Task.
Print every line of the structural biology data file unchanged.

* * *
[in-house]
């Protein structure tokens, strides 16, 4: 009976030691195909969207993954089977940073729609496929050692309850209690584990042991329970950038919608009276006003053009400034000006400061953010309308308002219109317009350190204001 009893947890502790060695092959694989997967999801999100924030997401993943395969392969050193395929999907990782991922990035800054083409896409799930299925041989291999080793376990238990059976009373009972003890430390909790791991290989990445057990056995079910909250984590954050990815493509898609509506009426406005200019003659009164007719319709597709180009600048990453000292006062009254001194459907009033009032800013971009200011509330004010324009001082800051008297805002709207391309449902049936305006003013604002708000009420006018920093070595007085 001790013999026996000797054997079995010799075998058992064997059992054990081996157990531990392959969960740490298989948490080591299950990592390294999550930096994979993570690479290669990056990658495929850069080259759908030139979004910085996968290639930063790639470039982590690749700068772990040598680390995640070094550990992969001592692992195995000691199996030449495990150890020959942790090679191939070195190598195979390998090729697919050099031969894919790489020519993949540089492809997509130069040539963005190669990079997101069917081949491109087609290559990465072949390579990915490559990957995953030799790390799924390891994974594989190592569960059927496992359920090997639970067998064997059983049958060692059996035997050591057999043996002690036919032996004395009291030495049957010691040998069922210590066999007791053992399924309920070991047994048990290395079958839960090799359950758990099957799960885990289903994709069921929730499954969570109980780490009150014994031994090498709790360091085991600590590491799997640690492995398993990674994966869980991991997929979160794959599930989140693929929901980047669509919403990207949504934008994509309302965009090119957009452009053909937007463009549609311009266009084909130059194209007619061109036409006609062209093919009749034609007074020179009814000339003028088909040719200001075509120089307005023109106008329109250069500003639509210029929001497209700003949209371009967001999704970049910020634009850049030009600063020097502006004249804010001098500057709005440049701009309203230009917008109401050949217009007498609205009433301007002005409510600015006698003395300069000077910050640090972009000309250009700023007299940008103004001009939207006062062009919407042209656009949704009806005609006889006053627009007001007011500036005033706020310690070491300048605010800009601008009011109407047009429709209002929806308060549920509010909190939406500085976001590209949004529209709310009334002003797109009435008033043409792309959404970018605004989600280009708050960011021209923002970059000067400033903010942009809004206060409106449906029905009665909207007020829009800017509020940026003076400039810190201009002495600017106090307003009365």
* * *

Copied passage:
[in-house]
């Protein structure tokens, strides 16, 4: 009976030691195909969207993954089977940073729609496929050692309850209690584990042991329970950038919608009276006003053009400034000006400061953010309308308002219109317009350190204001 009893947890502790060695092959694989997967999801999100924030997401993943395969392969050193395929999907990782991922990035800054083409896409799930299925041989291999080793376990238990059976009373009972003890430390909790791991290989990445057990056995079910909250984590954050990815493509898609509506009426406005200019003659009164007719319709597709180009600048990453000292006062009254001194459907009033009032800013971009200011509330004010324009001082800051008297805002709207391309449902049936305006003013604002708000009420006018920093070595007085 001790013999026996000797054997079995010799075998058992064997059992054990081996157990531990392959969960740490298989948490080591299950990592390294999550930096994979993570690479290669990056990658495929850069080259759908030139979004910085996968290639930063790639470039982590690749700068772990040598680390995640070094550990992969001592692992195995000691199996030449495990150890020959942790090679191939070195190598195979390998090729697919050099031969894919790489020519993949540089492809997509130069040539963005190669990079997101069917081949491109087609290559990465072949390579990915490559990957995953030799790390799924390891994974594989190592569960059927496992359920090997639970067998064997059983049958060692059996035997050591057999043996002690036919032996004395009291030495049957010691040998069922210590066999007791053992399924309920070991047994048990290395079958839960090799359950758990099957799960885990289903994709069921929730499954969570109980780490009150014994031994090498709790360091085991600590590491799997640690492995398993990674994966869980991991997929979160794959599930989140693929929901980047669509919403990207949504934008994509309302965009090119957009452009053909937007463009549609311009266009084909130059194209007619061109036409006609062209093919009749034609007074020179009814000339003028088909040719200001075509120089307005023109106008329109250069500003639509210029929001497209700003949209371009967001999704970049910020634009850049030009600063020097502006004249804010001098500057709005440049701009309203230009917008109401050949217009007498609205009433301007002005409510600015006698003395300069000077910050640090972009000309250009700023007299940008103004001009939207006062062009919407042209656009949704009806005609006889006053627009007001007011500036005033706020310690070491300048605010800009601008009011109407047009429709209002929806308060549920509010909190939406500085976001590209949004529209709310009334002003797109009435008033043409792309959404970018605004989600280009708050960011021209923002970059000067400033903010942009809004206060409106449906029905009665909207007020829009800017509020940026003076400039810190201009002495600017106090307003009365």